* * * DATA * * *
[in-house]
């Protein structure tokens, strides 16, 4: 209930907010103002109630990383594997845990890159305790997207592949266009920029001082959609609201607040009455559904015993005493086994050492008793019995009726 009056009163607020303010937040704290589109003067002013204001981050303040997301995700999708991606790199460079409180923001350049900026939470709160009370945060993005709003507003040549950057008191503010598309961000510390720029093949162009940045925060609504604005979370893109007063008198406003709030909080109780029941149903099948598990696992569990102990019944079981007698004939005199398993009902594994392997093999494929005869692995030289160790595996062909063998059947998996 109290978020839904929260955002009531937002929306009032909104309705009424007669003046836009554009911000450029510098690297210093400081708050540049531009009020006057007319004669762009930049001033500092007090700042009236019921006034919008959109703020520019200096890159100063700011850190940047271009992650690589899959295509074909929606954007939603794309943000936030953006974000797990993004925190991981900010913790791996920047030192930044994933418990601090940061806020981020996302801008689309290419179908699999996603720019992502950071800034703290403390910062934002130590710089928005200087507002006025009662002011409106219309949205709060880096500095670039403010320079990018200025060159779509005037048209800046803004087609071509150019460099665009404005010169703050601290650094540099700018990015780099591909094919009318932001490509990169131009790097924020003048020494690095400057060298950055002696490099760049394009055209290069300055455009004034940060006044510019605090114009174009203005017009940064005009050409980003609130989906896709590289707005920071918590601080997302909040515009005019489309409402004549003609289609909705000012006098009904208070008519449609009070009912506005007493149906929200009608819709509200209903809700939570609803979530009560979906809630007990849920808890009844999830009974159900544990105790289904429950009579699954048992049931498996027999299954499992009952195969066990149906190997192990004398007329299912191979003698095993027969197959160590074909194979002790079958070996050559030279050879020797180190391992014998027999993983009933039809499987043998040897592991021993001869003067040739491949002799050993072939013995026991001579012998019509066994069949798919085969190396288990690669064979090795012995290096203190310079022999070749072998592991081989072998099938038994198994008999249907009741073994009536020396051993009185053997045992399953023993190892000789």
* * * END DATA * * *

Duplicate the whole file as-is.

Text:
[in-house]
């Protein structure tokens, strides 16, 4: 209930907010103002109630990383594997845990890159305790997207592949266009920029001082959609609201607040009455559904015993005493086994050492008793019995009726 009056009163607020303010937040704290589109003067002013204001981050303040997301995700999708991606790199460079409180923001350049900026939470709160009370945060993005709003507003040549950057008191503010598309961000510390720029093949162009940045925060609504604005979370893109007063008198406003709030909080109780029941149903099948598990696992569990102990019944079981007698004939005199398993009902594994392997093999494929005869692995030289160790595996062909063998059947998996 109290978020839904929260955002009531937002929306009032909104309705009424007669003046836009554009911000450029510098690297210093400081708050540049531009009020006057007319004669762009930049001033500092007090700042009236019921006034919008959109703020520019200096890159100063700011850190940047271009992650690589899959295509074909929606954007939603794309943000936030953006974000797990993004925190991981900010913790791996920047030192930044994933418990601090940061806020981020996302801008689309290419179908699999996603720019992502950071800034703290403390910062934002130590710089928005200087507002006025009662002011409106219309949205709060880096500095670039403010320079990018200025060159779509005037048209800046803004087609071509150019460099665009404005010169703050601290650094540099700018990015780099591909094919009318932001490509990169131009790097924020003048020494690095400057060298950055002696490099760049394009055209290069300055455009004034940060006044510019605090114009174009203005017009940064005009050409980003609130989906896709590289707005920071918590601080997302909040515009005019489309409402004549003609289609909705000012006098009904208070008519449609009070009912506005007493149906929200009608819709509200209903809700939570609803979530009560979906809630007990849920808890009844999830009974159900544990105790289904429950009579699954048992049931498996027999299954499992009952195969066990149906190997192990004398007329299912191979003698095993027969197959160590074909194979002790079958070996050559030279050879020797180190391992014998027999993983009933039809499987043998040897592991021993001869003067040739491949002799050993072939013995026991001579012998019509066994069949798919085969190396288990690669064979090795012995290096203190310079022999070749072998592991081989072998099938038994198994008999249907009741073994009536020396051993009185053997045992399953023993190892000789």